Children of the eighties who spent anytime playing role-playing games may remember the names Ian Livingstone & Steve Jackson. They were the co-creators of Fighting Fantasy, a popular series of books that I loved as a kid. Fighting Fantasy was a hybrid between Choose-Your-Own-Adventure and Dungeons & Dragons that only required two dice, a pencil and your wits! I collected the first thirty or so of these books, but the one I'd like to focus on now was the tenth release called House of Hell.
House of Hell was unique in that it was the only Fighting Fantasy book that took place in present day, and had a story rooted in the horror genre. This, of course, appealed to me greatly. It starts with a familiar scenario with your car breaking down in a storm and thus seek shelter at a nearby estate.
The house's occupant, a shady character named Drumer, welcomes you in, but things almost immediately go bad.
You then spend the rest of your adventure trying to avoid a grisly death at the hands of Drumer, his cult of Satanists and the many other ghastly creatures that inhabit the house.
For shits and giggles, I decided to play through it and see if it was as difficult as I remember it being. It was, and gave up after dying about a dozen times. What makes House of Hell tougher than other FF books is that not only do you have to fight your way through all manner of dark adversaries - at a disadvantage I might add, as it is some time before you even find a weapon with which to defend yourself - but it also hits you with a fear meter. If you are not careful, you can literally be scared to death! This is on top of the countless fatal dead ends you are faced with along the way.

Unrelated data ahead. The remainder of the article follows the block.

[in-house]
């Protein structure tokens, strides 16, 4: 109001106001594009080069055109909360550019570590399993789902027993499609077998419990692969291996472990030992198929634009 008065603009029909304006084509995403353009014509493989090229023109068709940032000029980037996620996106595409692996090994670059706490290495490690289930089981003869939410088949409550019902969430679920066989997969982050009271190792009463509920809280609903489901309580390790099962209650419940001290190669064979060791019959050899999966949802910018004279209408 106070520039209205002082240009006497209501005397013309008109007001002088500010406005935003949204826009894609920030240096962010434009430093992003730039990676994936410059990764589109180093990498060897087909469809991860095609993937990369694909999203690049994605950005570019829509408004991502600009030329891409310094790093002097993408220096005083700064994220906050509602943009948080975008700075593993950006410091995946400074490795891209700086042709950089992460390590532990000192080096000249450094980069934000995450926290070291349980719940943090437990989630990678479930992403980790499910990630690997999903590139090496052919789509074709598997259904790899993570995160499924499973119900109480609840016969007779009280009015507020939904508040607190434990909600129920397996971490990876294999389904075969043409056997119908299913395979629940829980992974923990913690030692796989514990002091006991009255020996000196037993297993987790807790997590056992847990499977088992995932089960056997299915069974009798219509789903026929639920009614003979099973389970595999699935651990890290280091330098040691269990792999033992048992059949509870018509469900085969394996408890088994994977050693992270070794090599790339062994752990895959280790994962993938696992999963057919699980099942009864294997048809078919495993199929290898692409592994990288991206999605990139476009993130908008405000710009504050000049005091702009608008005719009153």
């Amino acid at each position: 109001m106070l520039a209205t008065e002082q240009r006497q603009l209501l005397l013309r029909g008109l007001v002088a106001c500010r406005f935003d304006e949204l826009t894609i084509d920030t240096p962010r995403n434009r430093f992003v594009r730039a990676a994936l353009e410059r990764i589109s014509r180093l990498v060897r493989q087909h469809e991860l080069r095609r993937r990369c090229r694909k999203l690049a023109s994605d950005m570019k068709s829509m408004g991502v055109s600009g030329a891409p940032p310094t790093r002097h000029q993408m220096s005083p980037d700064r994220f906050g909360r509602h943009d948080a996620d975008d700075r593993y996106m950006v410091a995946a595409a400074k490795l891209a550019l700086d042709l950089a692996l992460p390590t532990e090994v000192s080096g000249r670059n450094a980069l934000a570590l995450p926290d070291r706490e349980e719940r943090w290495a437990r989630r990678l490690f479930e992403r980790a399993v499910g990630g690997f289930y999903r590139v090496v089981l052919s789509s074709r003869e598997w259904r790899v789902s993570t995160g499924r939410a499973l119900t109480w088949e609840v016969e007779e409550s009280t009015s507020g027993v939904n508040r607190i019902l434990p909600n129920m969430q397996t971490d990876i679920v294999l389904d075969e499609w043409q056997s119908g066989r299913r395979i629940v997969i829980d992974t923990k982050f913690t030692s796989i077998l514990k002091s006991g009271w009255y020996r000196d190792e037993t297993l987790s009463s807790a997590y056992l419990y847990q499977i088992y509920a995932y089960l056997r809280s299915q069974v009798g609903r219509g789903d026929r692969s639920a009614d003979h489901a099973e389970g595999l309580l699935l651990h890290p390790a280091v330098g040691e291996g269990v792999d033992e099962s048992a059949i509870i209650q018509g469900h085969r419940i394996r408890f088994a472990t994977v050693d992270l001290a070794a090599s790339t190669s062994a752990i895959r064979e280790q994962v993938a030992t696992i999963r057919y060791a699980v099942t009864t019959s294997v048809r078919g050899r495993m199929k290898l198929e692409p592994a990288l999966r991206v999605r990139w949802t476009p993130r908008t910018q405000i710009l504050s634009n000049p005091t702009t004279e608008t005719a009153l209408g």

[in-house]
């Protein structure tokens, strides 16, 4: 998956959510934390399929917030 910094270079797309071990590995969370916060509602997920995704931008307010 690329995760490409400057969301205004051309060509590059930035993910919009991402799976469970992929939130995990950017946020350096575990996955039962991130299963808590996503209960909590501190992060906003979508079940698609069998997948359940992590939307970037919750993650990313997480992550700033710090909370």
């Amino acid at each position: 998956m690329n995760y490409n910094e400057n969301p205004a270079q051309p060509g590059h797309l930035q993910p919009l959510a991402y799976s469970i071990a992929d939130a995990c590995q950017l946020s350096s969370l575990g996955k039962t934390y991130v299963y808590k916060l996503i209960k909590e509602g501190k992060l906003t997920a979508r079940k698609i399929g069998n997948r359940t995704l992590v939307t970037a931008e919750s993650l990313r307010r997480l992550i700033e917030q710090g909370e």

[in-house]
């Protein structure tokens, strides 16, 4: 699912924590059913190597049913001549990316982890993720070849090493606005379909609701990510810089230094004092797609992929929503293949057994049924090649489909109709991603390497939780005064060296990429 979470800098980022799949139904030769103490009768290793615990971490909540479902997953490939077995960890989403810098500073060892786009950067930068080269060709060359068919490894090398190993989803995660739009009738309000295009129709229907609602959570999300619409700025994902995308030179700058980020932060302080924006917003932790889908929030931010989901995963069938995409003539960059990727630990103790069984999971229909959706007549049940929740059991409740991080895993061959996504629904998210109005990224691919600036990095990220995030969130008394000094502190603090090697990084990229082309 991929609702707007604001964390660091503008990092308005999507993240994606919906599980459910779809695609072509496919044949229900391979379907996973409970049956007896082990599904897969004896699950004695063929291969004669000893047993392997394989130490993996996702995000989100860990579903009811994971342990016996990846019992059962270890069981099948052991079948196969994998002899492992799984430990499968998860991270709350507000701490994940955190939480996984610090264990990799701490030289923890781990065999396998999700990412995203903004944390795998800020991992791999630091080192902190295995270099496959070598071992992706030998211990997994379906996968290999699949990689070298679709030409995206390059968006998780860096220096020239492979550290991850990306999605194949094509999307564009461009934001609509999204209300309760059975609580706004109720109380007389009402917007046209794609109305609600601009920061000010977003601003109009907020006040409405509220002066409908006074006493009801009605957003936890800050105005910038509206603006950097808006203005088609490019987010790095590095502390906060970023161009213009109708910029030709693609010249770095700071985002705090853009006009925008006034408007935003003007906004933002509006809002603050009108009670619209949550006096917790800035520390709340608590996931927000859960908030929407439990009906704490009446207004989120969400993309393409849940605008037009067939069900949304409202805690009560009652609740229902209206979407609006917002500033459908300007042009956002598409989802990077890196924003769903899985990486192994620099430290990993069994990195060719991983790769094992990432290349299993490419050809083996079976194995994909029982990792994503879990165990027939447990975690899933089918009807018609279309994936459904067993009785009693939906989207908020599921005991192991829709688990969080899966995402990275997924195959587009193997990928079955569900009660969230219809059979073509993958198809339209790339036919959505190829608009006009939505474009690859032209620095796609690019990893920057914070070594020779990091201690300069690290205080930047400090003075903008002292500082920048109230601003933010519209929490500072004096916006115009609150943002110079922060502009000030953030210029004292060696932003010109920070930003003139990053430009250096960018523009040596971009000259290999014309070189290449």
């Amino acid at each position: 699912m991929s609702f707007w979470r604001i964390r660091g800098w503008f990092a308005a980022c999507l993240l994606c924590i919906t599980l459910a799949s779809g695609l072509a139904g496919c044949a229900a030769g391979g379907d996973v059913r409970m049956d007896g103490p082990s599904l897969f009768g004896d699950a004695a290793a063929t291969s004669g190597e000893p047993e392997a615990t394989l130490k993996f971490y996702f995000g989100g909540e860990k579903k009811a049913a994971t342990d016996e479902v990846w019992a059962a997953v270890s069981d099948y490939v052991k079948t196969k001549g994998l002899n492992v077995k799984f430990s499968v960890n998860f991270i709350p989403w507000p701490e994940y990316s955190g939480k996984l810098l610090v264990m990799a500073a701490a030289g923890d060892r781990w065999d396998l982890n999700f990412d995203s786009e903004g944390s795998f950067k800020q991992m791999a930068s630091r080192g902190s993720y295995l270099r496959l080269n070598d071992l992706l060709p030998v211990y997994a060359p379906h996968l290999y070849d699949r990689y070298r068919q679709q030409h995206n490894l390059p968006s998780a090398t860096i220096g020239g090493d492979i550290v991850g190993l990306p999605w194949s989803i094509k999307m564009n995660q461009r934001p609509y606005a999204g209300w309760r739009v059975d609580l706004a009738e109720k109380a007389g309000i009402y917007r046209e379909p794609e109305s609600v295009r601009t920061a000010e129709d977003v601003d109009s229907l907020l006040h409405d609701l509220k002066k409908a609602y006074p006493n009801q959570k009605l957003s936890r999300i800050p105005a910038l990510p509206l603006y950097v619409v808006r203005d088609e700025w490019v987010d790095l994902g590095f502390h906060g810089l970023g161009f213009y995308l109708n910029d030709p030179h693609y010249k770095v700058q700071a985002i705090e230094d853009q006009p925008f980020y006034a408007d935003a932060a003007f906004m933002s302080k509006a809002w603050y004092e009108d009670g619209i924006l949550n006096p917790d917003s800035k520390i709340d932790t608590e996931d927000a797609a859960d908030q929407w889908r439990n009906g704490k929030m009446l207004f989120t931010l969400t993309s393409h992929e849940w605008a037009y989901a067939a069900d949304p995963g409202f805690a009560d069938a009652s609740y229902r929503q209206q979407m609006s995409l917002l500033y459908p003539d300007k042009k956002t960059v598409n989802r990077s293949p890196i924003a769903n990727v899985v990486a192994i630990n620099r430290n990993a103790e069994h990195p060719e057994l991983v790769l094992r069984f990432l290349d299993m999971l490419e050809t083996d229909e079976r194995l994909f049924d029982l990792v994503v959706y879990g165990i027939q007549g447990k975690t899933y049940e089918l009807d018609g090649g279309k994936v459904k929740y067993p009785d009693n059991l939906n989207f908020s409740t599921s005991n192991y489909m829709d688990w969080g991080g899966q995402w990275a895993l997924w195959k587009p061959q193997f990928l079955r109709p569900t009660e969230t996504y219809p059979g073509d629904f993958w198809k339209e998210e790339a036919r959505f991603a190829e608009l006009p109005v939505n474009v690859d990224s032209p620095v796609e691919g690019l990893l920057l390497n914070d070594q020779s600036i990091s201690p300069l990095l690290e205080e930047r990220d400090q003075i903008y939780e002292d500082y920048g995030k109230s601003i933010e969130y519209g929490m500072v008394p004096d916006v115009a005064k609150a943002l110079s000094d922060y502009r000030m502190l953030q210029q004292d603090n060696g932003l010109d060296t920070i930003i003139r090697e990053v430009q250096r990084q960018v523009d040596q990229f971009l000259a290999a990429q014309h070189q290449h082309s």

The thing I really dig about House of Hell is the art provided by Tim Sell. I love how many of his abominations seem to be bursting out of their frames, as if even the page cannot confine them.
I tried to find something online about the controversy surrounding this book when I was young. I seem to remember seeing a news story about how this book was apparently cursed, and had caused a kid who read it to commit suicide. Maybe that was why House of Hell was later reissued as House of Hades. Because that's less real, somehow. Circa 1984, it was the RPG's turn to be blamed for all the world's problems.
That one above was actually removed from later editions for being too risqué.
Livingstone & Jackson kept my imagination flourishing for many, many years and their fantasy empire continues to this day. There has also been a House of Hell movie in the works for quite sometime, but it, at this point, still remains in development hell. You can get more info on that, by going here.
Also, for those who'd like to try their hand at some online Fighting Fantasy-inspired CYOA's, click here.